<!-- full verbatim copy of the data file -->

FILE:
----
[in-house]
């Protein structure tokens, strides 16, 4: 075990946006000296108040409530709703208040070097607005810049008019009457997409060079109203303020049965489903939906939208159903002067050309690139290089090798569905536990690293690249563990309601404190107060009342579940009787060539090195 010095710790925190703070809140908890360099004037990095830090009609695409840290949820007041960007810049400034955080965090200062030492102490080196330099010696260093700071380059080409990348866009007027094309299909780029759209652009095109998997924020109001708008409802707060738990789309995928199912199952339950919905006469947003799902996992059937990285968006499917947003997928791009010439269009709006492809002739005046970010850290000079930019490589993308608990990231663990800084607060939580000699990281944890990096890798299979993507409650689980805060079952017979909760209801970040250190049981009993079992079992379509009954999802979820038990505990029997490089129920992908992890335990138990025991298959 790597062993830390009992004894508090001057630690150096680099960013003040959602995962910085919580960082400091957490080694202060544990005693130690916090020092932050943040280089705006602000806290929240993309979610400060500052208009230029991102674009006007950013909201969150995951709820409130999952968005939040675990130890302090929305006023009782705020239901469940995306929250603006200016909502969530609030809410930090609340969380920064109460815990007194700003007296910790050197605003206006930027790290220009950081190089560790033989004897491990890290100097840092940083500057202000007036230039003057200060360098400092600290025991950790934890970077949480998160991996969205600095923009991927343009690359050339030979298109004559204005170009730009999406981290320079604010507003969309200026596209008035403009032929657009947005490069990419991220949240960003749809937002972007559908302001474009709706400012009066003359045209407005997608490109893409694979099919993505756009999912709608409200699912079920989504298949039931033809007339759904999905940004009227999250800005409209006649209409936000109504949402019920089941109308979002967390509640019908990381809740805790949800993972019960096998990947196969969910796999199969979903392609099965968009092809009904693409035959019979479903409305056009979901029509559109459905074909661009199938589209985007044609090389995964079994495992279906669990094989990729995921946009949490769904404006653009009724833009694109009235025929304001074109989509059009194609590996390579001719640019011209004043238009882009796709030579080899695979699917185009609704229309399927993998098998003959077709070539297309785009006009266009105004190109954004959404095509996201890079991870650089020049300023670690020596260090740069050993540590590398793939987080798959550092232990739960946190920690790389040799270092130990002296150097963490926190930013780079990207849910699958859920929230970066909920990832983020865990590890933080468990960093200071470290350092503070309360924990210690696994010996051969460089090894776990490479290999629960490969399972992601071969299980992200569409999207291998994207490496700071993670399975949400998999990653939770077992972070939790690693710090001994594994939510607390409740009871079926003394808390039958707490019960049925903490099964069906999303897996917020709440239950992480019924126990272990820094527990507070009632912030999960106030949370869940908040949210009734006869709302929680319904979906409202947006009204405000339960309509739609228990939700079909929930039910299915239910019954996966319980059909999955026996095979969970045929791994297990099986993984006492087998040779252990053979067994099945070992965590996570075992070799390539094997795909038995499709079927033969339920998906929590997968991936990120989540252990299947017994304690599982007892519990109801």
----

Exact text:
[in-house]
């Protein structure tokens, strides 16, 4: 075990946006000296108040409530709703208040070097607005810049008019009457997409060079109203303020049965489903939906939208159903002067050309690139290089090798569905536990690293690249563990309601404190107060009342579940009787060539090195 010095710790925190703070809140908890360099004037990095830090009609695409840290949820007041960007810049400034955080965090200062030492102490080196330099010696260093700071380059080409990348866009007027094309299909780029759209652009095109998997924020109001708008409802707060738990789309995928199912199952339950919905006469947003799902996992059937990285968006499917947003997928791009010439269009709006492809002739005046970010850290000079930019490589993308608990990231663990800084607060939580000699990281944890990096890798299979993507409650689980805060079952017979909760209801970040250190049981009993079992079992379509009954999802979820038990505990029997490089129920992908992890335990138990025991298959 790597062993830390009992004894508090001057630690150096680099960013003040959602995962910085919580960082400091957490080694202060544990005693130690916090020092932050943040280089705006602000806290929240993309979610400060500052208009230029991102674009006007950013909201969150995951709820409130999952968005939040675990130890302090929305006023009782705020239901469940995306929250603006200016909502969530609030809410930090609340969380920064109460815990007194700003007296910790050197605003206006930027790290220009950081190089560790033989004897491990890290100097840092940083500057202000007036230039003057200060360098400092600290025991950790934890970077949480998160991996969205600095923009991927343009690359050339030979298109004559204005170009730009999406981290320079604010507003969309200026596209008035403009032929657009947005490069990419991220949240960003749809937002972007559908302001474009709706400012009066003359045209407005997608490109893409694979099919993505756009999912709608409200699912079920989504298949039931033809007339759904999905940004009227999250800005409209006649209409936000109504949402019920089941109308979002967390509640019908990381809740805790949800993972019960096998990947196969969910796999199969979903392609099965968009092809009904693409035959019979479903409305056009979901029509559109459905074909661009199938589209985007044609090389995964079994495992279906669990094989990729995921946009949490769904404006653009009724833009694109009235025929304001074109989509059009194609590996390579001719640019011209004043238009882009796709030579080899695979699917185009609704229309399927993998098998003959077709070539297309785009006009266009105004190109954004959404095509996201890079991870650089020049300023670690020596260090740069050993540590590398793939987080798959550092232990739960946190920690790389040799270092130990002296150097963490926190930013780079990207849910699958859920929230970066909920990832983020865990590890933080468990960093200071470290350092503070309360924990210690696994010996051969460089090894776990490479290999629960490969399972992601071969299980992200569409999207291998994207490496700071993670399975949400998999990653939770077992972070939790690693710090001994594994939510607390409740009871079926003394808390039958707490019960049925903490099964069906999303897996917020709440239950992480019924126990272990820094527990507070009632912030999960106030949370869940908040949210009734006869709302929680319904979906409202947006009204405000339960309509739609228990939700079909929930039910299915239910019954996966319980059909999955026996095979969970045929791994297990099986993984006492087998040779252990053979067994099945070992965590996570075992070799390539094997795909038995499709079927033969339920998906929590997968991936990120989540252990299947017994304690599982007892519990109801």